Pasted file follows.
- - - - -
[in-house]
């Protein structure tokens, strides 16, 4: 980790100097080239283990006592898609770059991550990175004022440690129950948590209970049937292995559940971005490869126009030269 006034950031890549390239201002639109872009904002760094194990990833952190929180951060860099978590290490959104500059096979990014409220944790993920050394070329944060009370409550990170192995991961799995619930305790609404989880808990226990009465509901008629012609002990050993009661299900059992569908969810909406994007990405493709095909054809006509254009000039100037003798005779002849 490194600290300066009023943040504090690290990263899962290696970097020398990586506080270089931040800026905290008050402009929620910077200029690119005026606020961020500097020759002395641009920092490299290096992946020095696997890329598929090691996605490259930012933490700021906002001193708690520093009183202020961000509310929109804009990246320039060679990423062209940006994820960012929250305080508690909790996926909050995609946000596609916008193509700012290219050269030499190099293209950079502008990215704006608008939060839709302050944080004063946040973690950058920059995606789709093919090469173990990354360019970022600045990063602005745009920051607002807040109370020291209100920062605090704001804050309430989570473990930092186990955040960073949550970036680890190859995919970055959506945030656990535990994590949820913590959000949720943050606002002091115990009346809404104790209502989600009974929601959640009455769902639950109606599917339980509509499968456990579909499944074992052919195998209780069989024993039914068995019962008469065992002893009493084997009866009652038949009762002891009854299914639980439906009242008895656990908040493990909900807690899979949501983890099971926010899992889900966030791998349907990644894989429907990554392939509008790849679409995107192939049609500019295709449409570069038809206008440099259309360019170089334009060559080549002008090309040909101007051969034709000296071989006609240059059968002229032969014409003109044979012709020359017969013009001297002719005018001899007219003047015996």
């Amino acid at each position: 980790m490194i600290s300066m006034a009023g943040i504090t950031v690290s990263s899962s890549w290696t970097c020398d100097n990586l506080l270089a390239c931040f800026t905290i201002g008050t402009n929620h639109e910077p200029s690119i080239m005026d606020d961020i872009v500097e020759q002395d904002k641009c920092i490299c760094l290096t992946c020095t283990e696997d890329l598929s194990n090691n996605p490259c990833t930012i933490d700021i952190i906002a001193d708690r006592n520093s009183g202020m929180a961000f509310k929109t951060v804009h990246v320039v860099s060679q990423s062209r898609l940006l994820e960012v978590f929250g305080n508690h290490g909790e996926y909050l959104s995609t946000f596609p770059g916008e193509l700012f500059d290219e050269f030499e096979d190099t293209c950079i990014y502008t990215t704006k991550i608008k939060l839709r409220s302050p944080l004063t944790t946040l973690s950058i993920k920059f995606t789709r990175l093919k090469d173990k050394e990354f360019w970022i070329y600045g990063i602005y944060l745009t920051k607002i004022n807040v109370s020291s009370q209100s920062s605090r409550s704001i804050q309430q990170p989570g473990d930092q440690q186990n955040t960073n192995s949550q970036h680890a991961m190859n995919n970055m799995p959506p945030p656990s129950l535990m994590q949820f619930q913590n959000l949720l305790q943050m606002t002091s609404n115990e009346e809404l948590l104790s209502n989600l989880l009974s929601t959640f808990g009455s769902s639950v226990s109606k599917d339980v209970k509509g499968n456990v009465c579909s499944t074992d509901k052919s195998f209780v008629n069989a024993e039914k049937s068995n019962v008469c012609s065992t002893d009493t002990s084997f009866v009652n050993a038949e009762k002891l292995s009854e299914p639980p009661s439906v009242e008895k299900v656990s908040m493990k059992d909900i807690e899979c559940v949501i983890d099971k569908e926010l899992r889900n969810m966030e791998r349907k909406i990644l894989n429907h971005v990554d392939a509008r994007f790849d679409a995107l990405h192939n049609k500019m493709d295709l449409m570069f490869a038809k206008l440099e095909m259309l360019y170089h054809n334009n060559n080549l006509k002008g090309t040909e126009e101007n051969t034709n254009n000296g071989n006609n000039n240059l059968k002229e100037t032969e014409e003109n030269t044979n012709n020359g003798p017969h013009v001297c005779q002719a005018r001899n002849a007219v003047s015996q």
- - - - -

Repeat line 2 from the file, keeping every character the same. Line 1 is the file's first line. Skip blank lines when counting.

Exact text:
């Protein structure tokens, strides 16, 4: 980790100097080239283990006592898609770059991550990175004022440690129950948590209970049937292995559940971005490869126009030269 006034950031890549390239201002639109872009904002760094194990990833952190929180951060860099978590290490959104500059096979990014409220944790993920050394070329944060009370409550990170192995991961799995619930305790609404989880808990226990009465509901008629012609002990050993009661299900059992569908969810909406994007990405493709095909054809006509254009000039100037003798005779002849 490194600290300066009023943040504090690290990263899962290696970097020398990586506080270089931040800026905290008050402009929620910077200029690119005026606020961020500097020759002395641009920092490299290096992946020095696997890329598929090691996605490259930012933490700021906002001193708690520093009183202020961000509310929109804009990246320039060679990423062209940006994820960012929250305080508690909790996926909050995609946000596609916008193509700012290219050269030499190099293209950079502008990215704006608008939060839709302050944080004063946040973690950058920059995606789709093919090469173990990354360019970022600045990063602005745009920051607002807040109370020291209100920062605090704001804050309430989570473990930092186990955040960073949550970036680890190859995919970055959506945030656990535990994590949820913590959000949720943050606002002091115990009346809404104790209502989600009974929601959640009455769902639950109606599917339980509509499968456990579909499944074992052919195998209780069989024993039914068995019962008469065992002893009493084997009866009652038949009762002891009854299914639980439906009242008895656990908040493990909900807690899979949501983890099971926010899992889900966030791998349907990644894989429907990554392939509008790849679409995107192939049609500019295709449409570069038809206008440099259309360019170089334009060559080549002008090309040909101007051969034709000296071989006609240059059968002229032969014409003109044979012709020359017969013009001297002719005018001899007219003047015996």